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A signature of Asian architecture, the pagoda is a tower structure characterized by tiered levels of equal or slowly-declining width. And while the tradition of the pagoda structure seems to have originated in China, it is actually an extension of the stupa – an architectural representation of Mount Meru, the cosmic mountain said to represent the structure of the universe in Hindu-Buddhist cosmology.

In the many centuries since its beginnings, the stupa has evolved into a number of forms as Indian civilization and Buddhist religion have spread throughout other regions in Asia. The prang of Khmer and Thai architecture, the candi of Malaysia and Indonesia, as well as the pagoda which spread from China into Japanese and Korean architecture are all regional variations on the concept of the stupa.

There are not an abundant amount of religious sites in the central Chinese city of Chongqing, however, not all modern pagodas take the form of religious towers anymore. Instead, many of their aspects have been moved into architecture for architecture’s sake. And for those willing to look, you can still find a number of both traditional and more modern incarnations of pagodas.

Lijiang Pavillion — Eling Park

One of the most notable features of Chongqing and visible from several surrounding districts is the monument standing over Eling Park. While not a pagoda in the traditional sense, its architectural style obviously draws inspiration from the classical Chinese design.  For a small fee, anyone can climb the 7 levels to the top and have a panoramic view over all of Yuzhong, Nan’an and Jiangbei districts.

Wen Feng Ta Pagoda — Jiangbei

Perhaps the truest pagoda in the city, the Wenfengta Pagoda is a conspicuous and lonely tower perched atop a small mountain named Tazi Shan on the Yangtze River. Able to be seen from many parts of the city, its visible age and odd location make it appear a lone relic from a time past. It’s also not easy to get to. There is a path leading up the mountain from Chaoyinxinsi, a Guanyin temple at the end of Bei Bin Er Lu, but it is overgrown and littered with construction debris.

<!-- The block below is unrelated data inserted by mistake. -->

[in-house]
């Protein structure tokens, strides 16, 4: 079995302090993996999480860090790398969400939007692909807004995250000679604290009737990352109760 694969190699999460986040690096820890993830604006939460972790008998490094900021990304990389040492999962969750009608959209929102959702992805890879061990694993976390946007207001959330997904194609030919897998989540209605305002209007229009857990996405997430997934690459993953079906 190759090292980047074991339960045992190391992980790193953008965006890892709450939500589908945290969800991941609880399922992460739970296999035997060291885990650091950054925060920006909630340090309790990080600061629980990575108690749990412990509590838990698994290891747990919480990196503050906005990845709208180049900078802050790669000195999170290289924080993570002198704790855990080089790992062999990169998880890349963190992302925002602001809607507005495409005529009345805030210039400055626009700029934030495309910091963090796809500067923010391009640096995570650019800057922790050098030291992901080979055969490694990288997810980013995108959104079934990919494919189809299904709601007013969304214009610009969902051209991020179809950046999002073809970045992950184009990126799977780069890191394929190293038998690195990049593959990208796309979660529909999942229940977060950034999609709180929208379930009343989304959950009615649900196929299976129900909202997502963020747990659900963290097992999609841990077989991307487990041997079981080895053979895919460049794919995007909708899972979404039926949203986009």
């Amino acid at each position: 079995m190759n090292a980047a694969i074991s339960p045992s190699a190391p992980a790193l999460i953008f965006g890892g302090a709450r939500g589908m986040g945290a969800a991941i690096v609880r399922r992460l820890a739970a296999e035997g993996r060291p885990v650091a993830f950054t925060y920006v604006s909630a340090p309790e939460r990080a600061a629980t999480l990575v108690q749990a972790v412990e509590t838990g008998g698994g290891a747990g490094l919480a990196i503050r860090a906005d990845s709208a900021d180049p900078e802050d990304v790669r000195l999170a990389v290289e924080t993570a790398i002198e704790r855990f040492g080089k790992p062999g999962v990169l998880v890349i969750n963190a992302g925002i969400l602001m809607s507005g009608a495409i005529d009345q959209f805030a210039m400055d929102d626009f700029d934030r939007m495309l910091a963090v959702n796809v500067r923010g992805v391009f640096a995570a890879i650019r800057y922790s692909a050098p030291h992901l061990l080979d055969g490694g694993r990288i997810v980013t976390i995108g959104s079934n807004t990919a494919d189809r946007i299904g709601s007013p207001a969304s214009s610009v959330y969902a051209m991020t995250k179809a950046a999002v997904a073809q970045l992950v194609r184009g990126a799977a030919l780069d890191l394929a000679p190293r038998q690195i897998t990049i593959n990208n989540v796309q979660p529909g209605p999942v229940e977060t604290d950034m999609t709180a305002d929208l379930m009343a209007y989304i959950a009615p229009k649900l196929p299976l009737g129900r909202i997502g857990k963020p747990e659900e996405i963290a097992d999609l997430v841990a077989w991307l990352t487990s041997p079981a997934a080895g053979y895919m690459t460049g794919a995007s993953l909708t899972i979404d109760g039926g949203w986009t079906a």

Puti Jingang Pagoda — Qixinggang

The Puti Jingang Pagoda is a likely candidate for the most unique such monument in Chongqing. Standing casually in a dense backstreet neighborhood, the Puti Jingang Pagoda takes the form of a more traditional stupa one might find in Indian-influenced areas. Inscribed with Tibetan script as well as an ancestral Chinese script known as Zhuan Ti from the Shang Dynasty, this monument is very uncharacteristic of Chongqing architecture.

Bao-En Pagoda — Nan’an

A short walk from the Shangxin Lu station on line 6, the Bao-en Pagoda both stands out from and seems it belongs among its surroundings. Its rusty color and faded facade feel at home in the deteriorating hill homes, but the sharp and rigid design immediately sets it apart to the onlooker. As you approach the structure, you begin to notice the base is actually set below street level, and a the walls of Juelin Temple spiral down around it leading to, of all things, a driving school.

Chongyun Tower – Chongqing Expo Gardens

When first glimpsing this monument through the grey haze of an average Chongqing day, it seemed very out of place in what appeared an otherwise industrial area. Instead it turned out to be one of the most recognizable structures built for the 8th International Garden Expo. Much of the Park is built to represent differing cultural and geographical aspects of China, and throughout them all, the 7-storey structure is constantly visible in the distance. Up close, it is quite attractive, however it appears to be only for show as there was no indication anyone is allowed in.

Wen Feng Pagoda — Nan’An

Enshrouded high in the trees of Chongqing’s southern mountains, this pagoda is all but impossible to see from the city despite its prominence, height and location. Built in 1851, it dates among the oldest such structures in the city. The pagoda doesn’t seem to be part of any modern temple although the Laojundong temple is visible in the distance. This Wen Feng Ta Pagoda stands near university ground on a nice though confusing hiking trail through the mountain forests.

Bao Lun Temple Pagoda – Ciqikou

Presiding over the what is perhaps the most frequented tourist trap in Chongqing, the Bao Lun Temple is one of the actual authentic historic sites in Chongqing. By legend it was founded by a king forsaken by his kin and left to meditate for years upon years. And while the surrounding Ciqikou Old Town has undergone a number of changes, the Bao Lun Temple seems to have remained largely unchanged over the years, less some recent renovation work.

Hong’en Temple – Jiangbei

While not strictly a pagoda, this newly-built Taoist temple includes a tower reminiscent of Chinese pagodas. And indeed, upon first seeing its silhouette in the foggy skyline along with Lijiang Tower, that is what we thought these monuments to be. The temple itself seems to be more for show than active worship. However, its presence makes a nice addition to the western city skyline.

Star Picking Tower – Zhaomushan Botanical Gardens